Required Travel Documents for Your First Trip to Europe

Revised April 2019

You need your passport to leave the US.

If you don't have a passport, the process begins with finding your birth certificate, the key document to getting your passport. You can get your birth certificate through the health department in the state, province, or county where you were born or online through companies that charge an additional fee.

Start the process of getting your passport by visiting the appropriate website with explanations of the things you need for a passport. US travelers can get the details at the US State Department website. Canadian travellers can find travel restrictions from the Canadian government's passport website. If you are a Mexican citizen, your passport and visa requirements are explained at the Mexican Consultate's website.

If You Already Have a Passport

Verify that it is still valid and will be valid throughout the length of your trip to Europe and for an additional 90 days. Unless you know for certain that the passport is valid, don't book a non-refundable ticket until you have double-checked the expiration date of your passport. There are plenty of travelers who can tell you they booked their tickets because they had a passport but couldn't find it when they went looking for it, or found it only to realize it had or was about to expire.

There are a number of companies that will expedite the passport application process for you if you need one quickly but they charge for the service and you could save those dollars for your trip if you start the planning process early.


Once you have an idea where you are going, you should investigate whether you need a visa for the trip as well. Again, a summary of this material is available through the national department that issues passports. US travelers can get the details at the US State Department website. Canadian travellers can find visa information from the Canadian government's website and Mexican citizens will find visa requirements at the Mexican Consultate's website.

You are most likely to need a visa, which is permission issued by the country you are visiting for you to stay in their country, if you are going to that country to work, or study, or to stay for more than 90 days. It is the way a country keeps track of who is visiting their country and critical, if you are traveling on a visa, that you follow the steps and limitations they place on you in the visa. If you work without an authorizing visa or stay for longer than 90 day out of 180, you are likely to be deported and may lose the right to visit Europe again.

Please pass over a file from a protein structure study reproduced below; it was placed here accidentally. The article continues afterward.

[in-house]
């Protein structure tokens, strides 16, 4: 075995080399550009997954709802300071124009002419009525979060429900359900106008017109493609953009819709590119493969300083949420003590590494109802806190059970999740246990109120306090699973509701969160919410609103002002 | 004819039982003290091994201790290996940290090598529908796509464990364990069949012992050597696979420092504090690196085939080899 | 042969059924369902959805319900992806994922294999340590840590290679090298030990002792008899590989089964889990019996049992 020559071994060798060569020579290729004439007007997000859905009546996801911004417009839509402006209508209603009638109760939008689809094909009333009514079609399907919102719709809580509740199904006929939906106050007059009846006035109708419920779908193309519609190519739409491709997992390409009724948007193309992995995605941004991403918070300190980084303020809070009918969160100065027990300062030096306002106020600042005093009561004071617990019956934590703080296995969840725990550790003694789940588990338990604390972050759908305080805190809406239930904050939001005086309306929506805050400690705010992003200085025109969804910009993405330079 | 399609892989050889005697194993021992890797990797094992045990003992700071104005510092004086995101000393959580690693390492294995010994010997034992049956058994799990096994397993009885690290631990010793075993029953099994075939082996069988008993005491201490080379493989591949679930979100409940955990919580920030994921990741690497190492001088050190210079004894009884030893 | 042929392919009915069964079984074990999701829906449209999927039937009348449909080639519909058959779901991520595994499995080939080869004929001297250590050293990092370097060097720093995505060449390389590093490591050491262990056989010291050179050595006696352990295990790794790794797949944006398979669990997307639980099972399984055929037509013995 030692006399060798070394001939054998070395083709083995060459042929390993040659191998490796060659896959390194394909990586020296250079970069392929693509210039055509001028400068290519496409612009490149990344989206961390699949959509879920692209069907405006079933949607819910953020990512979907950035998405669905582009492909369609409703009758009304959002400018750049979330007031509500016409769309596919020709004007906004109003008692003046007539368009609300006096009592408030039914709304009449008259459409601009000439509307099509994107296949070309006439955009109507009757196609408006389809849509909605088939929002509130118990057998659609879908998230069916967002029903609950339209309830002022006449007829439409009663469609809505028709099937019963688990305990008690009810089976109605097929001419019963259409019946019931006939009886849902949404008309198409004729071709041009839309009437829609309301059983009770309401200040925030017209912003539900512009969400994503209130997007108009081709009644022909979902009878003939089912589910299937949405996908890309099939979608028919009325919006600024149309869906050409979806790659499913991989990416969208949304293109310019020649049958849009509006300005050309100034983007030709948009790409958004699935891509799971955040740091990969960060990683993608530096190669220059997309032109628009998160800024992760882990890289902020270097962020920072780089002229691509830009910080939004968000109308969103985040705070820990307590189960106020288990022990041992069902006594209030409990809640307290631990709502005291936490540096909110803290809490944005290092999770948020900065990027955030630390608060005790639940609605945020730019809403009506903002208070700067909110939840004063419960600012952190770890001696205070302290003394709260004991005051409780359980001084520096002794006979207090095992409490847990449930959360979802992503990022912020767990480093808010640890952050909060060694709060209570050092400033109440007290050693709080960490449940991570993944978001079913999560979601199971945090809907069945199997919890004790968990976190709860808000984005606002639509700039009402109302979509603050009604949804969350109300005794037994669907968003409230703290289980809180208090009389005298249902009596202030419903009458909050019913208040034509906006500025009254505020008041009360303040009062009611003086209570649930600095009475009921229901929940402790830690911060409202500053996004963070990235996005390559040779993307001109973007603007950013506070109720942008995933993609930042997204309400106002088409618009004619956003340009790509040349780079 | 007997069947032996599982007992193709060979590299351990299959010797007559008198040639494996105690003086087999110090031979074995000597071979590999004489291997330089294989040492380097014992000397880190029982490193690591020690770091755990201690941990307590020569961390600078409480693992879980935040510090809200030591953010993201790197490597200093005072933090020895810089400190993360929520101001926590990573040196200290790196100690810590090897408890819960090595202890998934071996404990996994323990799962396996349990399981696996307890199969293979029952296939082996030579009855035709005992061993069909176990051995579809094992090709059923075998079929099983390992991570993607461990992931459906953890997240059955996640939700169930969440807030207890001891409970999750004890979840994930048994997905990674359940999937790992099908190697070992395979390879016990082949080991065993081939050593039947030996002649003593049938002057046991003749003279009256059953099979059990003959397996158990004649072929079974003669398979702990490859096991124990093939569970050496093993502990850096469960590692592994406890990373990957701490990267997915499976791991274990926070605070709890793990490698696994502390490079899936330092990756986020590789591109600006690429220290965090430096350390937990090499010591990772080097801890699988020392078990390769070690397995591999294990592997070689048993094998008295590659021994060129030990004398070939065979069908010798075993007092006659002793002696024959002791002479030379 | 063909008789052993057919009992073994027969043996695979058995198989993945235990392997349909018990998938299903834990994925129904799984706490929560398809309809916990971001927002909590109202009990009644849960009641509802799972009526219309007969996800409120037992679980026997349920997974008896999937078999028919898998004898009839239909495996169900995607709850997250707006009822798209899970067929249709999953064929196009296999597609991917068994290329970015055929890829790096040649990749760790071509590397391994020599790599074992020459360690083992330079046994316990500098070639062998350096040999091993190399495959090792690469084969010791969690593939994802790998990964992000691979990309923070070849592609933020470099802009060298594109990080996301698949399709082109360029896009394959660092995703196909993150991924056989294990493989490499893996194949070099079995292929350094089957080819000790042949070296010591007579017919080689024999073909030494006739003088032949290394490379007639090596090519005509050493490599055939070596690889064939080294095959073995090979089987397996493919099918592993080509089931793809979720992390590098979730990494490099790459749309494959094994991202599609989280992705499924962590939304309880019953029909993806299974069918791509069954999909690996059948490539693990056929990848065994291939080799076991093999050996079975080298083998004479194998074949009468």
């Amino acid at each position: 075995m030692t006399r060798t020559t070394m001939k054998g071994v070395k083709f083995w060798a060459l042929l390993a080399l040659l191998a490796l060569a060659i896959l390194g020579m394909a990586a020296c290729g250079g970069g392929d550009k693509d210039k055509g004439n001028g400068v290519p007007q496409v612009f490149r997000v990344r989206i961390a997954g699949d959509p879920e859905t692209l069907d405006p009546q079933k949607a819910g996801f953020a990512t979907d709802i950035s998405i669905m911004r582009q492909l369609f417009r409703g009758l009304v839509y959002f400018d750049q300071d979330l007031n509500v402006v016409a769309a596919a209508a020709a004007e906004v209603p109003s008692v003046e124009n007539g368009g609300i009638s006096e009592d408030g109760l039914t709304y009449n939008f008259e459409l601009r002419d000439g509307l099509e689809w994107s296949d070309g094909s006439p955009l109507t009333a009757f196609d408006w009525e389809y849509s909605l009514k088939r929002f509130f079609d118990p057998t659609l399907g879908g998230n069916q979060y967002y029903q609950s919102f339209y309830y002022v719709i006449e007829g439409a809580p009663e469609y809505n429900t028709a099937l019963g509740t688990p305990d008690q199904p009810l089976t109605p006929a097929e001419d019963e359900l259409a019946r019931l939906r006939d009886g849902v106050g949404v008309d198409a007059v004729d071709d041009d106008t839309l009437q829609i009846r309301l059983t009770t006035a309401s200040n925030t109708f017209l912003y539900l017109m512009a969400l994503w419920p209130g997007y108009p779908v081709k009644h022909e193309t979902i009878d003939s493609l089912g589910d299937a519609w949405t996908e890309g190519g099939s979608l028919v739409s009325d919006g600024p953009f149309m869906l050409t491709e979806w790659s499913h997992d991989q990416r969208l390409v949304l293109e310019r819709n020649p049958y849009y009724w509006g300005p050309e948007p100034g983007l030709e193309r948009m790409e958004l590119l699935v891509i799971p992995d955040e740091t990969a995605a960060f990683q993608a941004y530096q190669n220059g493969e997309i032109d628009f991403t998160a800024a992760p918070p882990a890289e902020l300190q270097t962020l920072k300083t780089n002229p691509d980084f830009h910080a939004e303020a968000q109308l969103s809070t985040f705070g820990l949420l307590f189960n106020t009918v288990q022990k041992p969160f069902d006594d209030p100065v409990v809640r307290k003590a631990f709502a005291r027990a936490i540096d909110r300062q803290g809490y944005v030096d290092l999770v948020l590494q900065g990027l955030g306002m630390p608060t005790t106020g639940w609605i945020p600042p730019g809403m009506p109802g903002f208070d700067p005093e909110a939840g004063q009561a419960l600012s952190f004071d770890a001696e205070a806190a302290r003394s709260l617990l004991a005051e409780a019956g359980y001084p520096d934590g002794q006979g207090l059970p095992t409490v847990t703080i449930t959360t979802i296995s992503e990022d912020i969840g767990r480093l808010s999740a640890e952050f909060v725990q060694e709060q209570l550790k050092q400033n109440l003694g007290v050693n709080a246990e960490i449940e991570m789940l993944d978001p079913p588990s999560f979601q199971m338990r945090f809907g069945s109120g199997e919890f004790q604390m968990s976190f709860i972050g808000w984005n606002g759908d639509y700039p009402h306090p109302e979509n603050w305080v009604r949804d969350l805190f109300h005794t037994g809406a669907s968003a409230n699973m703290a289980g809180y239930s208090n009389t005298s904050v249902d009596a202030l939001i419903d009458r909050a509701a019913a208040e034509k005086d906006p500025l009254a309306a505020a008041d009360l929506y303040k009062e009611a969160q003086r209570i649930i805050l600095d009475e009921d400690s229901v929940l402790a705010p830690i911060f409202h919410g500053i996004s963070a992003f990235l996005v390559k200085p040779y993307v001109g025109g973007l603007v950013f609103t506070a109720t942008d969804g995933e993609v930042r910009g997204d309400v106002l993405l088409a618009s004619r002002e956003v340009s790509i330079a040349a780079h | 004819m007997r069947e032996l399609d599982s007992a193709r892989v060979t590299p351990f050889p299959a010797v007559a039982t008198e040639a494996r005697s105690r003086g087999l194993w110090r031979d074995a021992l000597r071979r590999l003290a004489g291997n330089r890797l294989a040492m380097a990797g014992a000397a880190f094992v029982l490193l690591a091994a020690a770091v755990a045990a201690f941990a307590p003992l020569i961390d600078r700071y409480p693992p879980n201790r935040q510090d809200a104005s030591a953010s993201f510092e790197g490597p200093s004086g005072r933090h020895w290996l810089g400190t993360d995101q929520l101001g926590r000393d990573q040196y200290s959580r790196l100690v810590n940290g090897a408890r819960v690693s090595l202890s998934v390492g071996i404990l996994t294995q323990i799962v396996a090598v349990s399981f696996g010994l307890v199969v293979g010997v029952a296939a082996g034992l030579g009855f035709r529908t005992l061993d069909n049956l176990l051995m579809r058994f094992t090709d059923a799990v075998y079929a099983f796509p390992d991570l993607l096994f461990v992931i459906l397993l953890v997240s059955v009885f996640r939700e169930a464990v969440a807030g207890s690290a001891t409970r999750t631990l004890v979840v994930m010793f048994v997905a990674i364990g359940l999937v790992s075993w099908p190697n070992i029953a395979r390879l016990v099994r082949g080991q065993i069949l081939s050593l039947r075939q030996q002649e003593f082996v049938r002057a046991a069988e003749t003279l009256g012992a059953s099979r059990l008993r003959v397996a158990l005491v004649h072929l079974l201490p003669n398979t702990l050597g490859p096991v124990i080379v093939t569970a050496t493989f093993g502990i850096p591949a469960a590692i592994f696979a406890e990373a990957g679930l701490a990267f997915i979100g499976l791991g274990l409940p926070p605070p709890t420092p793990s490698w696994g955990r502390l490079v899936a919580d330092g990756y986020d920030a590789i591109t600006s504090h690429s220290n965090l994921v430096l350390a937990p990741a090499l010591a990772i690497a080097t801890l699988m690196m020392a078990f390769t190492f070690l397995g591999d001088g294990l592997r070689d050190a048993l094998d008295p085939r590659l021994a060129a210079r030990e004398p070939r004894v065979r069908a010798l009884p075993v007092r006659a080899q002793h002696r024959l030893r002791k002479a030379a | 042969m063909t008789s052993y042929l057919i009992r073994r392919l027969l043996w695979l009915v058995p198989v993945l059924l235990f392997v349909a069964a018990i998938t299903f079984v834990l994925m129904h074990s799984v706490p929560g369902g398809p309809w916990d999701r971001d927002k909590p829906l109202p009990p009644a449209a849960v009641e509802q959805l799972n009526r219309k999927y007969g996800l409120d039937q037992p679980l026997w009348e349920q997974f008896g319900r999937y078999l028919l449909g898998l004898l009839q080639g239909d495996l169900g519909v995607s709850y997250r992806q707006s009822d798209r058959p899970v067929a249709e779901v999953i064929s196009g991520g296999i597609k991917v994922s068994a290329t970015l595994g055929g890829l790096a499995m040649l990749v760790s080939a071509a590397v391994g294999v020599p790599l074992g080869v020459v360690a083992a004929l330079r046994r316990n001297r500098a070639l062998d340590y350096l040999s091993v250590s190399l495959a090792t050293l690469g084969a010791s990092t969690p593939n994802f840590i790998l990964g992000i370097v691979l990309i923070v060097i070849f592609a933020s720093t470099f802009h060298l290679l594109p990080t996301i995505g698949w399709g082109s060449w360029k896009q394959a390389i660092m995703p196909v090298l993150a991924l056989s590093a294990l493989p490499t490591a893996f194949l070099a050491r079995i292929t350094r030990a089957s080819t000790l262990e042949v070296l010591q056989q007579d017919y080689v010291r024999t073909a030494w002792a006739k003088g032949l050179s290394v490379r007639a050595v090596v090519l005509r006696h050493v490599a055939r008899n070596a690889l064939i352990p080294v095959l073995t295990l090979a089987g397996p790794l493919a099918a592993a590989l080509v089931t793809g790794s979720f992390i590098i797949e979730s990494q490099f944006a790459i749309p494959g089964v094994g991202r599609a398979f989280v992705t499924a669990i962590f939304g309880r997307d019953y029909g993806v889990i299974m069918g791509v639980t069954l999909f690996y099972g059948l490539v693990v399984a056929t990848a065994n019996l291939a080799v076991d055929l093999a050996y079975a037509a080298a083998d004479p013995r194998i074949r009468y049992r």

To find the most up to date information about the need for visas on a trip to Europe, you should get the information directly from the government of the country you are seeking to enter, or in the case of many western European countries, you can get the information from the European Union. Here are links to the most frequently visited countries in Europe. Austria Czech Republic Norway Sweden Finland Sweden Norway Denmark Greece Germany Germany The Netherlands Belgium Austria Switzerland Italy Italy Italy Portugal Spain Spain Spain Corsica France United Kingdom Ireland Iceland

The rules for working abroad are fairly strict. In some nations, if you work without the correct documentation, you will be denied the right to work legally. So be certain to follow the steps to get a valid work visa before you start collecting wages.

Documents for Children

It is important to note that there are specific rules for passports and visas for children. The essense of the rules are to prevent parents from taking children abroad during a custody dispute and generally require consent from both parents. Both passport issuing nations and countries of entry tend to have those requirements.

The U.S. State Department provides general information about the type of passport on a State Department Link for Children's Passports